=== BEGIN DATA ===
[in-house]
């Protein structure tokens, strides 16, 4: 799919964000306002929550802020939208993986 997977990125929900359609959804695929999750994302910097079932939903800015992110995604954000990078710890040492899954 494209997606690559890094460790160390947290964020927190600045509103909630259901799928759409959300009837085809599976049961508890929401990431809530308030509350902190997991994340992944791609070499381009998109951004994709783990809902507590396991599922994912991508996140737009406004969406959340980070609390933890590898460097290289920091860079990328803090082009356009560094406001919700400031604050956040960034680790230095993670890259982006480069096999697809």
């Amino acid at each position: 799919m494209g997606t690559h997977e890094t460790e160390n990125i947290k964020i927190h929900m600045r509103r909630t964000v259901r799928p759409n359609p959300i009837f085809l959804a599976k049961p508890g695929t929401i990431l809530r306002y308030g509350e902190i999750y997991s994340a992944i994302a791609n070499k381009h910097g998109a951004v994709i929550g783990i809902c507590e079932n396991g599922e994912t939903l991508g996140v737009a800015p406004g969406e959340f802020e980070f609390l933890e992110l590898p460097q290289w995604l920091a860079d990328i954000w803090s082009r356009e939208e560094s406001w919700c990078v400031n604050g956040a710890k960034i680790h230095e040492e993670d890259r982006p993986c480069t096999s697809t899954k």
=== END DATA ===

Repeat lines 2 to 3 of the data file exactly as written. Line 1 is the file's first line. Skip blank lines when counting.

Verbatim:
């Protein structure tokens, strides 16, 4: 799919964000306002929550802020939208993986 997977990125929900359609959804695929999750994302910097079932939903800015992110995604954000990078710890040492899954 494209997606690559890094460790160390947290964020927190600045509103909630259901799928759409959300009837085809599976049961508890929401990431809530308030509350902190997991994340992944791609070499381009998109951004994709783990809902507590396991599922994912991508996140737009406004969406959340980070609390933890590898460097290289920091860079990328803090082009356009560094406001919700400031604050956040960034680790230095993670890259982006480069096999697809």
């Amino acid at each position: 799919m494209g997606t690559h997977e890094t460790e160390n990125i947290k964020i927190h929900m600045r509103r909630t964000v259901r799928p759409n359609p959300i009837f085809l959804a599976k049961p508890g695929t929401i990431l809530r306002y308030g509350e902190i999750y997991s994340a992944i994302a791609n070499k381009h910097g998109a951004v994709i929550g783990i809902c507590e079932n396991g599922e994912t939903l991508g996140v737009a800015p406004g969406e959340f802020e980070f609390l933890e992110l590898p460097q290289w995604l920091a860079d990328i954000w803090s082009r356009e939208e560094s406001w919700c990078v400031n604050g956040a710890k960034i680790h230095e040492e993670d890259r982006p993986c480069t096999s697809t899954k």